McAlexander, who started as a prosecutor in 1984, said his office consults victims of crimes and their families about plea deals. Victims have pushed back on what they consider light prison terms, he said.

“Usually, the plea agreements are on the lower-level offenses,” he said. “I think it's because of the stakes involved. Generally, there's usually an attempt to try to see if there's some middle ground for a plea.”

Critics of plea bargaining argue defendants would fare better without it because their cases would be handled impartially – by judges and without negotiation among defense attorneys and prosecutors.

“Prosecutorial budgets would only allow prosecution in those cases where there was strong evidence to convict,” the Justice Department report states in a section dedicated to critiques of the practice. “Thus, fewer innocent defendants would be coerced into guilty pleas. In addition, violent and chronic offenders would be less likely to receive lenient punishment.”

For those affected by crimes, plea agreements are not simply negotiations but deeply personal, life-altering documents.

A Fort Wayne woman who told police she was raped in 2016 navigated a nearly three-year legal odyssey in which she saw her attacker plead guilty twice.

The first guilty plea – the agreement with prosecutors called for a prison sentence of up to four years – was withdrawn, and he was sentenced in April to 2 years on probation.

The woman told investigators she was raped by Paul Babocsai in July 2016, after she arrived at his apartment to clean it. The home was clean, she said, and she asked what work needed to be done.

Babocsai – listed at 5 feet 9 inches and 310 pounds on Allen County's sex offender registry – held her down and raped her, a probable cause affidavit states.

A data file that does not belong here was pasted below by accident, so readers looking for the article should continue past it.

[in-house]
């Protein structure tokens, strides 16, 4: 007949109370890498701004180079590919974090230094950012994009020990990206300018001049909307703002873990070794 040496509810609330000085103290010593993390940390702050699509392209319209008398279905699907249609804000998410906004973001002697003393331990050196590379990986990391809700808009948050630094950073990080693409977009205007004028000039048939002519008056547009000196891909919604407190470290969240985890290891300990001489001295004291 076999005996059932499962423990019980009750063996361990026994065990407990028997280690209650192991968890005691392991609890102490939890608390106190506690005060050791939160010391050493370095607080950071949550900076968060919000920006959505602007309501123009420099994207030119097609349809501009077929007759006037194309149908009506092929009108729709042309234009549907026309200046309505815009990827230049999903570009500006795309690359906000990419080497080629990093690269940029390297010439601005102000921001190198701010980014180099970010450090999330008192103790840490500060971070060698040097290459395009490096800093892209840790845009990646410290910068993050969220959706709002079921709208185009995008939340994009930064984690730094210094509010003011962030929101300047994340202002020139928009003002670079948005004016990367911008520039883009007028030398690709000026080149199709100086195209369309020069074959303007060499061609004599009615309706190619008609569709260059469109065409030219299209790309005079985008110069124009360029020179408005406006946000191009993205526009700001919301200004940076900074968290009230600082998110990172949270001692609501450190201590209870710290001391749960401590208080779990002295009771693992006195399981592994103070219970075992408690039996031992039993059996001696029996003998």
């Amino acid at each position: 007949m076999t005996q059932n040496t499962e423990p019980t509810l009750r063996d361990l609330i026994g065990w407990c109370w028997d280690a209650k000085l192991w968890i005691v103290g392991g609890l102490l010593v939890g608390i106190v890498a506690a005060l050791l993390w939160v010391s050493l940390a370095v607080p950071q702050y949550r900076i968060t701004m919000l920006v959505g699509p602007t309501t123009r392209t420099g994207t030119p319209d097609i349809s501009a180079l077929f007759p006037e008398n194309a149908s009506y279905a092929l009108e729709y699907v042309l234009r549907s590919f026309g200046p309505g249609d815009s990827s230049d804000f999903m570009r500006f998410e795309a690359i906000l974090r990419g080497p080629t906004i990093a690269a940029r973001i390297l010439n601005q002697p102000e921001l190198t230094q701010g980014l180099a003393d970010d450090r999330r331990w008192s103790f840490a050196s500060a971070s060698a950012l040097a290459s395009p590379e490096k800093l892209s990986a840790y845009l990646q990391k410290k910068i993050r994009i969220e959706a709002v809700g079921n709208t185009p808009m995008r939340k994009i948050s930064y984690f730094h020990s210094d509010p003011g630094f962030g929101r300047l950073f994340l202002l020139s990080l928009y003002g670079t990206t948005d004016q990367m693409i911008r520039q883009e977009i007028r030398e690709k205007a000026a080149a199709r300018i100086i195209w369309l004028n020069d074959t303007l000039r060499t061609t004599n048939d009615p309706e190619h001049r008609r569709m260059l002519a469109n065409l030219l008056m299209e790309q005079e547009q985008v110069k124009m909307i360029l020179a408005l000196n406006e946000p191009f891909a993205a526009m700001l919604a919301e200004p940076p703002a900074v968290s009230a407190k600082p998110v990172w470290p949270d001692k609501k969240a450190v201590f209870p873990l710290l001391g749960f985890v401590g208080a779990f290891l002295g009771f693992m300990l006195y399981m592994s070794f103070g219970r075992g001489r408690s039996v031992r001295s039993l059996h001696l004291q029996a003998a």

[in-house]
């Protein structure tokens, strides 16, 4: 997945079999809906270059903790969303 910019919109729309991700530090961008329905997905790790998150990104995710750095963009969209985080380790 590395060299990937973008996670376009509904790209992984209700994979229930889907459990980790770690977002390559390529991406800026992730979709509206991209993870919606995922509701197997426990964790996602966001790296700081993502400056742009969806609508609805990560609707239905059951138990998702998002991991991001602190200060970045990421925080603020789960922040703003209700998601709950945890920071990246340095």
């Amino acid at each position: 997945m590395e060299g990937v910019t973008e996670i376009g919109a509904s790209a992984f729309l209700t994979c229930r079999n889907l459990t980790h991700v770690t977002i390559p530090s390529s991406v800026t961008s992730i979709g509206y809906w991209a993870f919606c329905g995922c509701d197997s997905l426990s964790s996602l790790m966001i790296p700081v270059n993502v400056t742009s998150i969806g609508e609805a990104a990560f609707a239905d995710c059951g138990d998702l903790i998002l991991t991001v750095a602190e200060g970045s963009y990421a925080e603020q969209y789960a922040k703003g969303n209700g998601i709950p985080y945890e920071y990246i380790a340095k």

He pleaded guilty in March 2017 but claimed in court documents filed the next month the plea was entered without the advice of his lawyer, “was not made knowingly and voluntarily” and “was made under duress and mistake of fact regarding ... bond.”

Babocsai pleaded guilty in March of this year to felony sexual battery, and two rape charges were dropped as part of the agreement with prosecutors.

The 36-year-old woman said at a sentencing hearing she is devastated.

“I have waited almost three years for justice, and today I feel violated all over again,” she said. “Ten years on the registry isn't enough for what you did to me.”

The Journal Gazette does not name victims of sex crimes without their permission.

She said in an interview she had little interaction with lawyers and was left out of the loop as the plea agreement was finalized. She said she is disappointed with the sentence.

“That's not enough, because (sexual battery) is not what he did,” she said.

McAlexander and defense attorney William Lebrato each said questions about Babocsai's mental health and culpability led in part to the plea agreement. Each described the agreement as a compromise.

Stacey Davis, a leader of local victim advocacy group JAVA – Justice, Accountability and Victim Advocacy – is critical of plea agreements but said they are a necessary part of the justice system.

Her son, Codi McCann, was shot to death in 2016, and the alleged killer – Quentin Stewart – is awaiting trial. Davis said she is prepared to hear grisly details of the shooting at trial but understands that other families might not be willing or able to do that.

She said prosecutors should use plea deals more effectively. Prosecutors should use them more often to try to persuade defendants who might have information about other crimes to testify in those cases, she said.

“(Plea agreements) are a tool the prosecutor can use,” Davis said, “but they're abused and not used as effectively as they could be.”

State data shows more than 1,700 felony cases were resolved through plea agreements last year in Allen Superior Court, where three judges and a magistrate are assigned to criminal cases. Lawyers argue taking each of those to trial – which would likely take at least two days for each case – would cause the legal system to grind to a halt.

“They just keep the system flowing,” Lebrato said of plea bargains.

Churchward, the defense attorney who represented April Tinsley's killer, said plea agreements bring resolution and closure to cases.

“Any legal dispute, there's always room for a negotiated settlement,” he said. “It's necessary.”